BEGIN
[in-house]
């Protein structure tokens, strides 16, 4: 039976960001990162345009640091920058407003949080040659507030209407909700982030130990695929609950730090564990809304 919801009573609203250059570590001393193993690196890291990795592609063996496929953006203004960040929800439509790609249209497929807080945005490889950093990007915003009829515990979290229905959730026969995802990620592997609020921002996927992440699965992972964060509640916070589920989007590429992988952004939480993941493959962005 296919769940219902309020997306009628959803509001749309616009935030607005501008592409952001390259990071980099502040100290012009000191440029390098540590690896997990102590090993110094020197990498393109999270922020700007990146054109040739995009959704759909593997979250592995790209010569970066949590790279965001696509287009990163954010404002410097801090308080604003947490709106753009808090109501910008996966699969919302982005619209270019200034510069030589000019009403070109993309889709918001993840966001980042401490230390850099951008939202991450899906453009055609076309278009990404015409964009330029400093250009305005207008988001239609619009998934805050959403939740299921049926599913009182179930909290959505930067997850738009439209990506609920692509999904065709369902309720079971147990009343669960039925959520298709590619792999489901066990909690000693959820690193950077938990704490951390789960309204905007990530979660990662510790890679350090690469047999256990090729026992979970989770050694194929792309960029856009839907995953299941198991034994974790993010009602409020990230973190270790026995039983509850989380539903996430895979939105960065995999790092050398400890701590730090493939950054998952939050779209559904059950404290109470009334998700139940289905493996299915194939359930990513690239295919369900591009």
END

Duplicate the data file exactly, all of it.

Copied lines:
[in-house]
């Protein structure tokens, strides 16, 4: 039976960001990162345009640091920058407003949080040659507030209407909700982030130990695929609950730090564990809304 919801009573609203250059570590001393193993690196890291990795592609063996496929953006203004960040929800439509790609249209497929807080945005490889950093990007915003009829515990979290229905959730026969995802990620592997609020921002996927992440699965992972964060509640916070589920989007590429992988952004939480993941493959962005 296919769940219902309020997306009628959803509001749309616009935030607005501008592409952001390259990071980099502040100290012009000191440029390098540590690896997990102590090993110094020197990498393109999270922020700007990146054109040739995009959704759909593997979250592995790209010569970066949590790279965001696509287009990163954010404002410097801090308080604003947490709106753009808090109501910008996966699969919302982005619209270019200034510069030589000019009403070109993309889709918001993840966001980042401490230390850099951008939202991450899906453009055609076309278009990404015409964009330029400093250009305005207008988001239609619009998934805050959403939740299921049926599913009182179930909290959505930067997850738009439209990506609920692509999904065709369902309720079971147990009343669960039925959520298709590619792999489901066990909690000693959820690193950077938990704490951390789960309204905007990530979660990662510790890679350090690469047999256990090729026992979970989770050694194929792309960029856009839907995953299941198991034994974790993010009602409020990230973190270790026995039983509850989380539903996430895979939105960065995999790092050398400890701590730090493939950054998952939050779209559904059950404290109470009334998700139940289905493996299915194939359930990513690239295919369900591009």